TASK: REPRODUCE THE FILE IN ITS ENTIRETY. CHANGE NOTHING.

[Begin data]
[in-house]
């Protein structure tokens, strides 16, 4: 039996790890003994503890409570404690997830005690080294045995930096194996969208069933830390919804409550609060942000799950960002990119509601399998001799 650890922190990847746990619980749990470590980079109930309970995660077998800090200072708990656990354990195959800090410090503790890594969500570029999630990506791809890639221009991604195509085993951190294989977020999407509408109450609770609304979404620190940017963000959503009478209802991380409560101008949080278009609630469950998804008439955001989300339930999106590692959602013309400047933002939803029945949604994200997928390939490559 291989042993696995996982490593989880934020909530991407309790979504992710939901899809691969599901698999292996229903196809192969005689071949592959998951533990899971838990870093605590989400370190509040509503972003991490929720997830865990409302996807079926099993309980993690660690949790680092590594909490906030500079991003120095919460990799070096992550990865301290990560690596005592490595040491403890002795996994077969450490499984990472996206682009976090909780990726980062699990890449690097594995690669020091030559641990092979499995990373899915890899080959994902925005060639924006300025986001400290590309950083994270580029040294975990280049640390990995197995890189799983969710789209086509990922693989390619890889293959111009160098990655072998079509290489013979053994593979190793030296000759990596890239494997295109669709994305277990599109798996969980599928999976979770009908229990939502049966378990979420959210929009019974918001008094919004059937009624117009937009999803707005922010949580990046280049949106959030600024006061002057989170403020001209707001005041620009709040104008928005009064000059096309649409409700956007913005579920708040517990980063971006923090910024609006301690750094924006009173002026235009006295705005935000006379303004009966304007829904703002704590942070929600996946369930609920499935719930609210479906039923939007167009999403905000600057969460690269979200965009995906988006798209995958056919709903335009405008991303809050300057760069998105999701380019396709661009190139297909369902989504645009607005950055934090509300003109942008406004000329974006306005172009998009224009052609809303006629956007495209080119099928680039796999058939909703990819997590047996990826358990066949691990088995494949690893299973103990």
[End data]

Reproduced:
[in-house]
């Protein structure tokens, strides 16, 4: 039996790890003994503890409570404690997830005690080294045995930096194996969208069933830390919804409550609060942000799950960002990119509601399998001799 650890922190990847746990619980749990470590980079109930309970995660077998800090200072708990656990354990195959800090410090503790890594969500570029999630990506791809890639221009991604195509085993951190294989977020999407509408109450609770609304979404620190940017963000959503009478209802991380409560101008949080278009609630469950998804008439955001989300339930999106590692959602013309400047933002939803029945949604994200997928390939490559 291989042993696995996982490593989880934020909530991407309790979504992710939901899809691969599901698999292996229903196809192969005689071949592959998951533990899971838990870093605590989400370190509040509503972003991490929720997830865990409302996807079926099993309980993690660690949790680092590594909490906030500079991003120095919460990799070096992550990865301290990560690596005592490595040491403890002795996994077969450490499984990472996206682009976090909780990726980062699990890449690097594995690669020091030559641990092979499995990373899915890899080959994902925005060639924006300025986001400290590309950083994270580029040294975990280049640390990995197995890189799983969710789209086509990922693989390619890889293959111009160098990655072998079509290489013979053994593979190793030296000759990596890239494997295109669709994305277990599109798996969980599928999976979770009908229990939502049966378990979420959210929009019974918001008094919004059937009624117009937009999803707005922010949580990046280049949106959030600024006061002057989170403020001209707001005041620009709040104008928005009064000059096309649409409700956007913005579920708040517990980063971006923090910024609006301690750094924006009173002026235009006295705005935000006379303004009966304007829904703002704590942070929600996946369930609920499935719930609210479906039923939007167009999403905000600057969460690269979200965009995906988006798209995958056919709903335009405008991303809050300057760069998105999701380019396709661009190139297909369902989504645009607005950055934090509300003109942008406004000329974006306005172009998009224009052609809303006629956007495209080119099928680039796999058939909703990819997590047996990826358990066949691990088995494949690893299973103990």